The foam is soft and porous and doesn't inhibit the flow perceptibly. In the field I imagine you could get the foam out with stick if you needed to. If it gets away, it could float around inside without being a problem. Hemostats or long tweezers would do the trick at home. My foam prefilter is a quick and dirty work around, but it should get the chunky bits out of the way.
It would be interesting to see an insertable foam prefilter with a short plastic sleeve/screen and just enough lip to catch the edge of the neck on the dirty water bottle. That could allow enough offset to miss the nipple on the filter and it would be caged from escape. I'm thinking of something about 1.5" long.Feb 8, 2014 at 10:45 am #2071154
This carburetor inlet filter screen is the sort of thing I had in mind for an internal pre-filter for the mini. It could be used as is, or a piece of foam could be added. The trick is to find one that will just catch the edge of the dirty water bag outlet or adapt it to do the same. A gasket may work to "capture it too.Feb 8, 2014 at 2:03 pm #2071223
I got the tapered tip syringes in the mail today. 60ML like the Sawyer model, but with thumb hooks and a bit lighter at 0.8oz. A short chunk of the straw fits without trimming the tip of the syringe, so it's a dead simple replacement. That should give it a good squirt!Feb 8, 2014 at 2:24 pm #2071229Larry De La BriandaisBPL Member
@hitechLocale: SF Bay Area
I have one of those and have used it fo backflush a reg sawyer several times. So far so good. It is easy to get a good solid stream of water through the filter when backflushing.Feb 8, 2014 at 2:25 pm #2071231Trace RichardsonBPL Member
Great idea Dale with shortening the straw … that didn't occur to me … :)
I bought the bottle adapters so I can backwash from one of my existing bottles I always have with me (soft platy or plastic water bottle or similar) instead of brining the syringe with me …. are there questions as to whether these will have enough pressure to backwash properly (not enough pressure / following path of least resistance), hence the need for the syringe?Feb 8, 2014 at 2:52 pm #2071235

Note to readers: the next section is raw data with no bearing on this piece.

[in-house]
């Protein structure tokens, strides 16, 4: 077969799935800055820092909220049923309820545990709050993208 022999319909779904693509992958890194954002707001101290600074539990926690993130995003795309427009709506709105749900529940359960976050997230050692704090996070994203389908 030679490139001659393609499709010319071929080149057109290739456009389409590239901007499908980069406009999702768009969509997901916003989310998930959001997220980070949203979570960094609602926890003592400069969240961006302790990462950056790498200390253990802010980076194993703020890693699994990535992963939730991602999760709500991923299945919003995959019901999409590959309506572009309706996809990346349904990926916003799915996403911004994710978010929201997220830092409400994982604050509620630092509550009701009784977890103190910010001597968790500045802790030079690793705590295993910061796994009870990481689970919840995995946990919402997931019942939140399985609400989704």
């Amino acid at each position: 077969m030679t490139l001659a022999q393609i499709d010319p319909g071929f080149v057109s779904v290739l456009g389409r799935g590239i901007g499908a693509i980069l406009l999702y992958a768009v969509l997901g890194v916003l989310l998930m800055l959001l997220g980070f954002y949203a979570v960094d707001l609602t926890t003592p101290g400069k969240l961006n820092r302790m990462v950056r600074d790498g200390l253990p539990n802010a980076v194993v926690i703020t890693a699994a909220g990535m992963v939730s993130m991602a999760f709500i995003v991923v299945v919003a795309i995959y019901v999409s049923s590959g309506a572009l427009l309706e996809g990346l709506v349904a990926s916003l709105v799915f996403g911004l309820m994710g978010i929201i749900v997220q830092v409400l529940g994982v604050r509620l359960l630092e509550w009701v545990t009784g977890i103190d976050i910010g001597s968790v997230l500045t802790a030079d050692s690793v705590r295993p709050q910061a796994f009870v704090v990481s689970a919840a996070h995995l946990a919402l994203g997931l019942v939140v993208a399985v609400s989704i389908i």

"are there questions as to whether these will have enough pressure to backwash properly (not enough pressure / following path of least resistance), hence the need for the syringe?"
Good question and I'm sure you'll get a wrote answer from Sawyer. I guess the question comes down to whether you can develop the same burst of pressure with your clean water container as you can with the syringe? The only downside I can see is possibly damaging your clean water container.
The syringe is only an ounce, but that is a generous percentage of the filter weight and it takes up as much space. Small things, but so ANNOYING after the UL joy of the Mini :)Feb 8, 2014 at 2:54 pm #2071236Trace RichardsonBPL Member
Thanks man. I like having less stuff, so I'll leave the syringe at home and if I end up with problems down the road due to not using syringe, I will buy a new Sawyer and bring the syringe. :)Feb 8, 2014 at 4:56 pm #2071277Daryl and DarylBPL Member
@lyrad1Locale: Pacific Northwest, USA, Earth
Please forgive me if this combo has been posted already. I'm simply using the good ideas you all have posted to improve the in-field back flushing of my regular Sawyer Squeeze:
The photo shows:
(1)Sawyer syringe connected to
(2)Mini Filter grey tube connected to
(3)Regular Squeeze filter adaptor connected to
(4)Regular Squeeze filter
It works well. I still prefer a hot water tap backflush/filter wetting when available, however…..both before and after each trip.
I just took this Regular Squeeze Filter out of 5 month (post backflush and bleach) storage, by the way, and it was not passing water at all. Took about 15 minutes of at-home, hot tap water back and forth flushing to get things going again.
I chose to send my wife on her New Zealand backpackng trip with a new mini rather than subject her to the mysteries of this older filter.Feb 8, 2014 at 5:22 pm #2071284Steve BBPL Member
@geokiteLocale: Southern California